Your "revenge" sounds like the actions of a crank to me. It has successfully pissed off all your neighbours, but the garbo, even if he notices the rubbish, doesn't give a flying fuck what your street looks like.

As for political labels - My 80yo parents are "conservatives", they would never dream of littering any street let alone their own. I'm not sure the english language has a general label for the political opinions you post but the majority of them are much too radical to be labeled "conservative".

5 days ago
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Mangalyaan Successfully Put Into Mars Orbit

TapeCutter Re:Standing on the Shoulders of Giants (173 comments)

India has the tenth largest economy on the planet FFS!

Yet the number of Indians without electricity or plumbing is still greater than the entire population of the US.

about a week ago
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South Australia Hits 33% Renewal Energy Target 6 Years Early

TapeCutter Re:Works particularly well in SA/Victoria (169 comments)

Large scale grid storage doesn't exist in a cheap and efficient manner.

That's what hydro dams are for. They already use them as "batteries" for coal plants because the demand curve of a city is not flat like the output curve of a coal plant. The buffer provided by the dam doesn't stop working just because you swap out the coal plant for a solar/wind farm.

about a week ago
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"Big Bang Signal" Could All Be Dust

TapeCutter Re:Nova on Catholic scientists (133 comments)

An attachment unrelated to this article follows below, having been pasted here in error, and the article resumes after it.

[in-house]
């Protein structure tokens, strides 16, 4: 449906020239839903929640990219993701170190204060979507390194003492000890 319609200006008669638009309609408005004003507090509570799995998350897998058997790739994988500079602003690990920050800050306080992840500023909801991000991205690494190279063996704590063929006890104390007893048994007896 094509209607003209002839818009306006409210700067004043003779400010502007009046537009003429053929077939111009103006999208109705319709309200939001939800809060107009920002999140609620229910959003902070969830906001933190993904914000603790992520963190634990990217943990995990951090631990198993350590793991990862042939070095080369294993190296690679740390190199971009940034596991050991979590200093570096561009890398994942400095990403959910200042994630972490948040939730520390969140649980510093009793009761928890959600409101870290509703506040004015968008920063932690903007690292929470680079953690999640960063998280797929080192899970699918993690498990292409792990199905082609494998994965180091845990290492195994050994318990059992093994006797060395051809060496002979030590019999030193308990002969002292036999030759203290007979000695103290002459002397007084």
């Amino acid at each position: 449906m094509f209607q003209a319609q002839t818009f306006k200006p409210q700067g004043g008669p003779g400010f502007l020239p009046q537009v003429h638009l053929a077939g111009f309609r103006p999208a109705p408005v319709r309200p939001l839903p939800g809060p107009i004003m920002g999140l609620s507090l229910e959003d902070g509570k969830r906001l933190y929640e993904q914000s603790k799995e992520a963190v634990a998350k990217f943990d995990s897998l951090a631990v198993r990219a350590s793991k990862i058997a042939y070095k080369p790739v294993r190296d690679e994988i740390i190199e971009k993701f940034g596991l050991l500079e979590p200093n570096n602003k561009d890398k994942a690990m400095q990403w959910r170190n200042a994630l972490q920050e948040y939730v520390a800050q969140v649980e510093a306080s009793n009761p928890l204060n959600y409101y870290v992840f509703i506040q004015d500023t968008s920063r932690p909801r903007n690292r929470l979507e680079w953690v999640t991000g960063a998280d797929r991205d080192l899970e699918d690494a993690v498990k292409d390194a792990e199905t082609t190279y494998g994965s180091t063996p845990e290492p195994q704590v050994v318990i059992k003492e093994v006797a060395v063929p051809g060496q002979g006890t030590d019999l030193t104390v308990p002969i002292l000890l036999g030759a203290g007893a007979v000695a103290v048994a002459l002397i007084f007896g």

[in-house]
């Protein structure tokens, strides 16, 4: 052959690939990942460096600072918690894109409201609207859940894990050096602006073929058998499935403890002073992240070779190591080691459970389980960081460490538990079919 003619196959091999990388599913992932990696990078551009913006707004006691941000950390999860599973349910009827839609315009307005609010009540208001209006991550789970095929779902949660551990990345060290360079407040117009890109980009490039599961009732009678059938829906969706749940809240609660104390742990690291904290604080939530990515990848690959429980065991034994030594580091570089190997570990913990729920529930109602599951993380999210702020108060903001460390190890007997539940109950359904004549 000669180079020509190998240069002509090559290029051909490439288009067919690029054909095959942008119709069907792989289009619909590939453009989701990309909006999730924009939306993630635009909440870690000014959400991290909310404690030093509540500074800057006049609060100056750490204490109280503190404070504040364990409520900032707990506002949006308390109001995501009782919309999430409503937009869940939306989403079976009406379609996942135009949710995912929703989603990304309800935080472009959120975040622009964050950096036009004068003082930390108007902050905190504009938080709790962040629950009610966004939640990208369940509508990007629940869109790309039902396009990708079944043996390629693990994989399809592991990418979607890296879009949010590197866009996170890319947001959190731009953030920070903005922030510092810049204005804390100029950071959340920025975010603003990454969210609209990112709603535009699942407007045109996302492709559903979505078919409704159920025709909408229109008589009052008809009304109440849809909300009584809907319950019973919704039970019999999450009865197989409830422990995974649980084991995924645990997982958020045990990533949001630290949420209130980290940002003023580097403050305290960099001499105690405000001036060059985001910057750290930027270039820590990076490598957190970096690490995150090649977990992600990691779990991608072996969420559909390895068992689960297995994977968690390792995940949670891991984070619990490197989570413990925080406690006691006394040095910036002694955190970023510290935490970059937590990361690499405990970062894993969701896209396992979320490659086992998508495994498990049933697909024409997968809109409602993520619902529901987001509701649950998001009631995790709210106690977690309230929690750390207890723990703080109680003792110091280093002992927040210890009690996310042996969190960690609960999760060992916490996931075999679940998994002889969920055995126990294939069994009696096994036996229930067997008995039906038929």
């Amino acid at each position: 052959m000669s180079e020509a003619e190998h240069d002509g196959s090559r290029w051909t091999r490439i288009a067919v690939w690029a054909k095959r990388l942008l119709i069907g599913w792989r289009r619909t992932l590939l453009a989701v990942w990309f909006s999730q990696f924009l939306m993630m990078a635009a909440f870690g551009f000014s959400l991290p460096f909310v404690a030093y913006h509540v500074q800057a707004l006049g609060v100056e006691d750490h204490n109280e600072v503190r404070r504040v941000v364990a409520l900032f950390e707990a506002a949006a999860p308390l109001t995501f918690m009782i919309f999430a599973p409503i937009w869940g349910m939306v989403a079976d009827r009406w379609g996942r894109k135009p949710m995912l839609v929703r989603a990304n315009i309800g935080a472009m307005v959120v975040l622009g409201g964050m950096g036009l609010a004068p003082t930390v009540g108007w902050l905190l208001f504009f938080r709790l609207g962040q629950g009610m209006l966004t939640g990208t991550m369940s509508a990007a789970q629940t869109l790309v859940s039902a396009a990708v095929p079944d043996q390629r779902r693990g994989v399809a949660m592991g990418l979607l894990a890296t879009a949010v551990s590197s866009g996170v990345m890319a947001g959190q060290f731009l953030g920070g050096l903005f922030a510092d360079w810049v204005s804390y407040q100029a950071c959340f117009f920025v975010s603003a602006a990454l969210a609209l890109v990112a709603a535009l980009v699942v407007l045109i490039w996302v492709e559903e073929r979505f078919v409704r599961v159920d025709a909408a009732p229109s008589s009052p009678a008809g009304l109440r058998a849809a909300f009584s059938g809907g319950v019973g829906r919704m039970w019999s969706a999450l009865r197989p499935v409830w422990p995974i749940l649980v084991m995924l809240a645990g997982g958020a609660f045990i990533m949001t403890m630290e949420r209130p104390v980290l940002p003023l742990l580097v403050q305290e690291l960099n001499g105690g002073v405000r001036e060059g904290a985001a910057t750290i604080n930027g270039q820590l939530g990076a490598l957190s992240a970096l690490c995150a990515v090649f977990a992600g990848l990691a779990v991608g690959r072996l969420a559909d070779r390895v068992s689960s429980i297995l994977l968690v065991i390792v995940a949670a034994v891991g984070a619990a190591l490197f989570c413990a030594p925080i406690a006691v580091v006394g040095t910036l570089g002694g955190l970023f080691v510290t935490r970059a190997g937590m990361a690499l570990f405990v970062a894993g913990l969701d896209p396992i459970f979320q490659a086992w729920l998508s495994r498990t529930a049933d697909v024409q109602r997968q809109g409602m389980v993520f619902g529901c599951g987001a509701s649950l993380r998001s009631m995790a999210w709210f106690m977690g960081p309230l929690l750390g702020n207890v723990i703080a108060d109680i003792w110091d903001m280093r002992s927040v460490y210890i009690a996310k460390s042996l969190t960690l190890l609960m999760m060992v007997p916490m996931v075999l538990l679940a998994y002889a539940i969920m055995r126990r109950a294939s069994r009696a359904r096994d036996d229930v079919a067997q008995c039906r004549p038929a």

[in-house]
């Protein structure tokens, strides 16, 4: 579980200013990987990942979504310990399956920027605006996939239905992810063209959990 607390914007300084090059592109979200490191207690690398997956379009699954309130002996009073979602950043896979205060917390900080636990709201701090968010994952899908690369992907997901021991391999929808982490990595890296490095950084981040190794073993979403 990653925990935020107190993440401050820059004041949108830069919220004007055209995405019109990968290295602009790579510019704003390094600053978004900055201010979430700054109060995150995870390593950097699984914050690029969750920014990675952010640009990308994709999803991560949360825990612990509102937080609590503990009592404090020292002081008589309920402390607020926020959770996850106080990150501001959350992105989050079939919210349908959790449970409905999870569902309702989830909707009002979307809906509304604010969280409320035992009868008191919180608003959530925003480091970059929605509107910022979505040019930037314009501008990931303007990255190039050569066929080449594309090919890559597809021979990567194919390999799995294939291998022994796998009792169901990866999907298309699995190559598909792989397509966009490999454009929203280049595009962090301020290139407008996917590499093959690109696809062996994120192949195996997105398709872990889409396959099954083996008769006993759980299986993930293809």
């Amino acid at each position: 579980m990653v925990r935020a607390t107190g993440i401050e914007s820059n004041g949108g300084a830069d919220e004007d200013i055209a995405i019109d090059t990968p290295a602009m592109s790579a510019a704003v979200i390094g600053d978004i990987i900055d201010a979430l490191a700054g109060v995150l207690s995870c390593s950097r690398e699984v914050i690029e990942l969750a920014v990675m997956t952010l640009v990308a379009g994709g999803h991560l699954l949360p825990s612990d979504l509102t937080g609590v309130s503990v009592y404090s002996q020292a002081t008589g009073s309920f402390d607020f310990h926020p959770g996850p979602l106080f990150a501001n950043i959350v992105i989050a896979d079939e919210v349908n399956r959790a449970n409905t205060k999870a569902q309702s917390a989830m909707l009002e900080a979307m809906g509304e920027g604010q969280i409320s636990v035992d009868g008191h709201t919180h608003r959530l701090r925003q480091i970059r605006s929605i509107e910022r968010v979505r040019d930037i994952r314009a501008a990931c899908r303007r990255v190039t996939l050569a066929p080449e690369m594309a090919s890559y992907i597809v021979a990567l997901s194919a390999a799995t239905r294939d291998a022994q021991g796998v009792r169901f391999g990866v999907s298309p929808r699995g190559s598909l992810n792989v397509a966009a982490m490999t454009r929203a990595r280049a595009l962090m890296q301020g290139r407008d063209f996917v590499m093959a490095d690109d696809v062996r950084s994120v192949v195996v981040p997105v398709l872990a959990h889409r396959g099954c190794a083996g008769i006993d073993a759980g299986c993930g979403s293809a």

The big bang theory was the brain child of a Catholic priest who was employed by the vatican as an astronomer. The priest's theory was sarcastically coined "BBT" by a well known astronomer who dismissed the idea as nonsense. The name stuck, and the priest's evidence eventually forced the astronomer to change his mind. The names escape me, I think the astronomer was Patrick Moore but can't be bothered googling.

about a week ago
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"Big Bang Signal" Could All Be Dust

TapeCutter Re:But... (133 comments)

Sort of, it's star dust, so there's a chance that five billion years from now it will have evolved to the point where it will be looking at the remnants of our solar system with its own telescopes.

about a week ago
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"Big Bang Signal" Could All Be Dust

TapeCutter Re:Dust? (133 comments)

evitaleR si emiT

Pro Tip: Turn your keyboard around.

about a week ago
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"Big Bang Signal" Could All Be Dust

TapeCutter Re: Dust? tsarkon reports (133 comments)

Dr Seuss makes more sense than the comment thread.

about a week ago
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Hundreds of Thousands Turn Out For People's Climate March In New York City

TapeCutter Re:I went (200 comments)

Nice post, and brave too considering the hostility and derision in the comments above. Good on you for standing up and being counted.

about a week ago
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Hundreds of Thousands Turn Out For People's Climate March In New York City

TapeCutter Frank Luntz (200 comments)

The terminology "climate change" goes back to at least the 1950's in the literature, "global warming" first appears in the 70's. There was no confusion until the early 2000's when this silly terminology argument was started by the brain fart of "public opinion guru" Frank Luntz, a GWB advisor who penned a memo advising the Bush administration to use the term "climate change" in preference to "global warming" because...I don't recall why...it "sounded less threatening"......or something equally inane and deceitful.

about a week ago
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Ask Slashdot: How To Avoid Becoming a Complacent Software Developer?

TapeCutter Re:Here's why (275 comments)

there's a good chance that people problems become more interesting that software problems